Teen who texted her boyfriend encouraging his suicide will go on trial

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Teen Who Texted Boyfriend to Kill Himself Will Stand Trial

Michelle Carter, the then-17-year-old girl who sent her boyfriend Carter Roy dozens of text messages encouraging him to commit suicide, will face trial, the Associated Press reports. Carter was indicted by a grand jury for her role in Roy's death, but a lack of legal precedent left it unclear whether a trial would go forward. In a stern ruling, a Massachusetts Supreme Judicial Court ruled on Friday that Carter's texts amounted to a "systematic campaign of coercion" and constituted a "direct, causal link" to Roy's suicide.

Carter's lawyer had argued that her texts, which included messages like, "When are you gonna do it? Stop ignoring the question. ????" and "If you want it as bad as you say you do it's time to do it today," were protected under the First Amendment, and that Carter's own mental-health issues played a role. Furthermore, Massachusetts does not have a specific law prohibiting encouraging or verbally assisting in suicide.

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Michelle Carter charged with encouraging boyfriend to commit suicide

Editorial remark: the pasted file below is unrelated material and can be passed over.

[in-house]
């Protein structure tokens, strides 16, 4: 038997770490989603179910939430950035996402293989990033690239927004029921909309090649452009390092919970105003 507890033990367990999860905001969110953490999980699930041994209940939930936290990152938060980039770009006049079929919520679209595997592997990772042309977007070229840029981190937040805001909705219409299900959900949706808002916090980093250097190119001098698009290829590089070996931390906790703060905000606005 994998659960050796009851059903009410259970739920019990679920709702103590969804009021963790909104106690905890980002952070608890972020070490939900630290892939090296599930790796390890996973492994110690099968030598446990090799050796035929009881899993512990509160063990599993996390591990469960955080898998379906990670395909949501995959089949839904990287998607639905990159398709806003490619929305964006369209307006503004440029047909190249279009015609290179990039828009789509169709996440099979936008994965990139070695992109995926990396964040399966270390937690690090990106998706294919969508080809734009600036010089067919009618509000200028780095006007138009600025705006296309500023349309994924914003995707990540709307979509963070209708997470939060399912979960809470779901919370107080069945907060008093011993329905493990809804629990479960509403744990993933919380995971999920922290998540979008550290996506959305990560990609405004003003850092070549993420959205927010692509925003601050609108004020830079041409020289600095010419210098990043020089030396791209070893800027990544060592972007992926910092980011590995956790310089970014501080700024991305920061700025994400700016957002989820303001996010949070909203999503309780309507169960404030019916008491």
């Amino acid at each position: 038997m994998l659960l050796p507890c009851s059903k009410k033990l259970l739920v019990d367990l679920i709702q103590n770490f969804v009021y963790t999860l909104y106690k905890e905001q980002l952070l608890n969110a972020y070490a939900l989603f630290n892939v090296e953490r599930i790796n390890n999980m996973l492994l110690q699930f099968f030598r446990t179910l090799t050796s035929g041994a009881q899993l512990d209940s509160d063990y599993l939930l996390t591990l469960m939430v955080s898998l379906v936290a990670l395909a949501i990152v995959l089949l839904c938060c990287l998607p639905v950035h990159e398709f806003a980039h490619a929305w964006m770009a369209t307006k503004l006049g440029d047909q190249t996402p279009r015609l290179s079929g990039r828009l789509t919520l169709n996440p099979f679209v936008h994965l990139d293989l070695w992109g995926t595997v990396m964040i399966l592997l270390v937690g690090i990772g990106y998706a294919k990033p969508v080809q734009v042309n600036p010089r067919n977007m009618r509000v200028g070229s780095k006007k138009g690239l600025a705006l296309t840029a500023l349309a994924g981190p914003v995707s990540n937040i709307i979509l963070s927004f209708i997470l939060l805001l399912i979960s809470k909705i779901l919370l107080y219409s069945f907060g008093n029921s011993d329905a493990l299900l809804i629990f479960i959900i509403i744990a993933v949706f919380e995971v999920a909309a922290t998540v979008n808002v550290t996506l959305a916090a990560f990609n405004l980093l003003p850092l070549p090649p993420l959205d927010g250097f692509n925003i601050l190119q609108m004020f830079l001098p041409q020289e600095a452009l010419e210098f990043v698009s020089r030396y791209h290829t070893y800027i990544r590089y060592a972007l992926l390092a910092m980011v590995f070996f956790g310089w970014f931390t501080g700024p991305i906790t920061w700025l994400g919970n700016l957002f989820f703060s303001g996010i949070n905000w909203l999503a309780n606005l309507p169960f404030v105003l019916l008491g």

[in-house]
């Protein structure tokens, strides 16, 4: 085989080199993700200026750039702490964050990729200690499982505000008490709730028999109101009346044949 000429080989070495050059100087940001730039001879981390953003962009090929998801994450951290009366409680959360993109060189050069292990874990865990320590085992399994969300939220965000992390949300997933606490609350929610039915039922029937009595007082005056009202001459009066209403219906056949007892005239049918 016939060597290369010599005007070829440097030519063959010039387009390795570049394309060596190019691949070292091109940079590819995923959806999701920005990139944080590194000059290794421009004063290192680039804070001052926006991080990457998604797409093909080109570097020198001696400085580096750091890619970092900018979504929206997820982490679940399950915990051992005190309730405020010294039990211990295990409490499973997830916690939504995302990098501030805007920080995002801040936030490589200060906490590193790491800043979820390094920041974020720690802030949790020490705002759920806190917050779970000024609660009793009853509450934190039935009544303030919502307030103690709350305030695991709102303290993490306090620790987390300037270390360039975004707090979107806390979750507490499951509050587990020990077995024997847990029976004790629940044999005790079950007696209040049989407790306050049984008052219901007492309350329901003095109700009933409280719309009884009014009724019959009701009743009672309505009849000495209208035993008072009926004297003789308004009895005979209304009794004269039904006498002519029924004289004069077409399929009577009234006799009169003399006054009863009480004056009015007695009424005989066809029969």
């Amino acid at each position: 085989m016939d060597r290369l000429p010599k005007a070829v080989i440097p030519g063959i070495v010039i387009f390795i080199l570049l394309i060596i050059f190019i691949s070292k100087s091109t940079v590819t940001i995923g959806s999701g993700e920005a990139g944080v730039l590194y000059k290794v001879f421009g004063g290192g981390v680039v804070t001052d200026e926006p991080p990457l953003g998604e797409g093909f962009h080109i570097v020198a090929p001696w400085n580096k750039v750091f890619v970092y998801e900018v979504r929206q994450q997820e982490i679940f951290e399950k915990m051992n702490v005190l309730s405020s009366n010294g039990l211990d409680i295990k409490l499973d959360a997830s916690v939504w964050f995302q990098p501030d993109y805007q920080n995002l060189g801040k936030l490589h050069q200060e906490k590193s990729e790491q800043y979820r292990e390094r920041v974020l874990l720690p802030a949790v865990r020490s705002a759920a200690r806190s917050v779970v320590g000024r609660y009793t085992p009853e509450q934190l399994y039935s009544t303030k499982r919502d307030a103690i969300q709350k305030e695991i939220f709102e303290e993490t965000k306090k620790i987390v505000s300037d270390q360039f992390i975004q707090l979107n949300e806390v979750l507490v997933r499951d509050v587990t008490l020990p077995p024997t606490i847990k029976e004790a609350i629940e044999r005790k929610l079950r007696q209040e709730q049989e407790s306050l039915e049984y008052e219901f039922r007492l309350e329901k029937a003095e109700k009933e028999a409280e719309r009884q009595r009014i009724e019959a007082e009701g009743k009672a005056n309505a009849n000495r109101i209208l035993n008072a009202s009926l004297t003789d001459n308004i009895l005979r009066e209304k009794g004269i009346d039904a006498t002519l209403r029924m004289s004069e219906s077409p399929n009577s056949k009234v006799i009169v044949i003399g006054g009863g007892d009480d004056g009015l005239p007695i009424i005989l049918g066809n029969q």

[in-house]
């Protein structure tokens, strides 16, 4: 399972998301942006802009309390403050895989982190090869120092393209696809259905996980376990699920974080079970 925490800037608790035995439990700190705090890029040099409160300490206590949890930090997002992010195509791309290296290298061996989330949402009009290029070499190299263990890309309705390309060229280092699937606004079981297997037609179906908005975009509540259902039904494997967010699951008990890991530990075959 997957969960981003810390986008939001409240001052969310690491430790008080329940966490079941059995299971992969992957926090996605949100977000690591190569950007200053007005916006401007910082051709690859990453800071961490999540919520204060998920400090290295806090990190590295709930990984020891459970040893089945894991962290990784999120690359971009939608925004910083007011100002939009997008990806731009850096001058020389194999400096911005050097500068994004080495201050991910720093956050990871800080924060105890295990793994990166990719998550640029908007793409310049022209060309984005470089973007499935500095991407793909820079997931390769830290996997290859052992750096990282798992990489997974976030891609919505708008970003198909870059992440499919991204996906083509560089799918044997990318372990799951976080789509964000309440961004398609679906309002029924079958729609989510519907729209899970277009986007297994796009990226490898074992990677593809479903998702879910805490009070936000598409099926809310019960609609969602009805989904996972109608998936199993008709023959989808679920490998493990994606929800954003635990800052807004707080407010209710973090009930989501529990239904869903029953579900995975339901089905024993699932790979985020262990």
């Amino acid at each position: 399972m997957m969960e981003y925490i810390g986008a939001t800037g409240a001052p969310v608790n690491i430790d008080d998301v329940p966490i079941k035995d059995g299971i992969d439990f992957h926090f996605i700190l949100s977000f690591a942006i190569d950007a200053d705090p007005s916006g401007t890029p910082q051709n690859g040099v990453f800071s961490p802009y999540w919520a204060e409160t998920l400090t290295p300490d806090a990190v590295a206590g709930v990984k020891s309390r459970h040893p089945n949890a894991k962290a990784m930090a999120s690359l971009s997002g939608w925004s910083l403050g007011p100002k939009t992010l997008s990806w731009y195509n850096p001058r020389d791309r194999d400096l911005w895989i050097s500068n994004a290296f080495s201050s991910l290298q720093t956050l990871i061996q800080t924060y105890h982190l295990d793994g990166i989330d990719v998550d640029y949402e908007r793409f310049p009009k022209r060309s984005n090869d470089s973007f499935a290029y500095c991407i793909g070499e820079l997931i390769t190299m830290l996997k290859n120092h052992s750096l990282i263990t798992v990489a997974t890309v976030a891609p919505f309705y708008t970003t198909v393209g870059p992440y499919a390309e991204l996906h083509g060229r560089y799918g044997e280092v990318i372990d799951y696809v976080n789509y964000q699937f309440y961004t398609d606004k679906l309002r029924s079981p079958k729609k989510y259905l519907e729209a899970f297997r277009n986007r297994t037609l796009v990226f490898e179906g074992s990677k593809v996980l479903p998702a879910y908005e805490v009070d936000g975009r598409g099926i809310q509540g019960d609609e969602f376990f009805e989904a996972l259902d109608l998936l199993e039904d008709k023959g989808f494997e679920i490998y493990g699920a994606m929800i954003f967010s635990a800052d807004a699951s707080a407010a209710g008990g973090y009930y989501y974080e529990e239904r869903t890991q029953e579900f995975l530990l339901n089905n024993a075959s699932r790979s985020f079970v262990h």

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Michelle Carter charged with encouraging boyfriend to commit suicide
Michelle Carter appears for a hearing in court with her attorneys Cory Madera, left, and Joseph Cataldo, Thursday, April 23, 2015, in New Bedford, Mass. The Bristol district attorney's office says it has no conflict of interest in the case of Carter, a Massachusetts high school student charged with encouraging a friend to kill himself. However, Carter's defense team has requested the case be moved out of Bristol County because the district attorney is the victim's third cousin. (John Wilcox/The Boston Herald via AP, Pool)
Michelle Carter talks with one of her attorneys, Joseph Cataldo, during a hearing, Thursday, April 23, 2015, in New Bedford, Mass. The Bristol district attorney's office says it has no conflict of interest in the case of Carter, a Massachusetts high school student charged with encouraging a friend to kill himself. However, Carter's defense team has requested the case be moved out of Bristol County because the district attorney is the victim's third cousin. (John Wilcox/The Boston Herald via AP, Pool)
Assistant District Attorney Katie Rayburn presents her side of the argument during a hearing for Michelle Carter, Thursday, April 23, 2015, in New Bedford, Mass. The Bristol district attorney's office says it has no conflict of interest in the case of Carter, a Massachusetts high school student charged with encouraging a friend to kill himself. However, Carter's defense team has requested the case be moved out of Bristol County because District Attorney Thomas Quinn is the victim's third cousin. (John Wilcox/The Boston Herald via AP, Pool)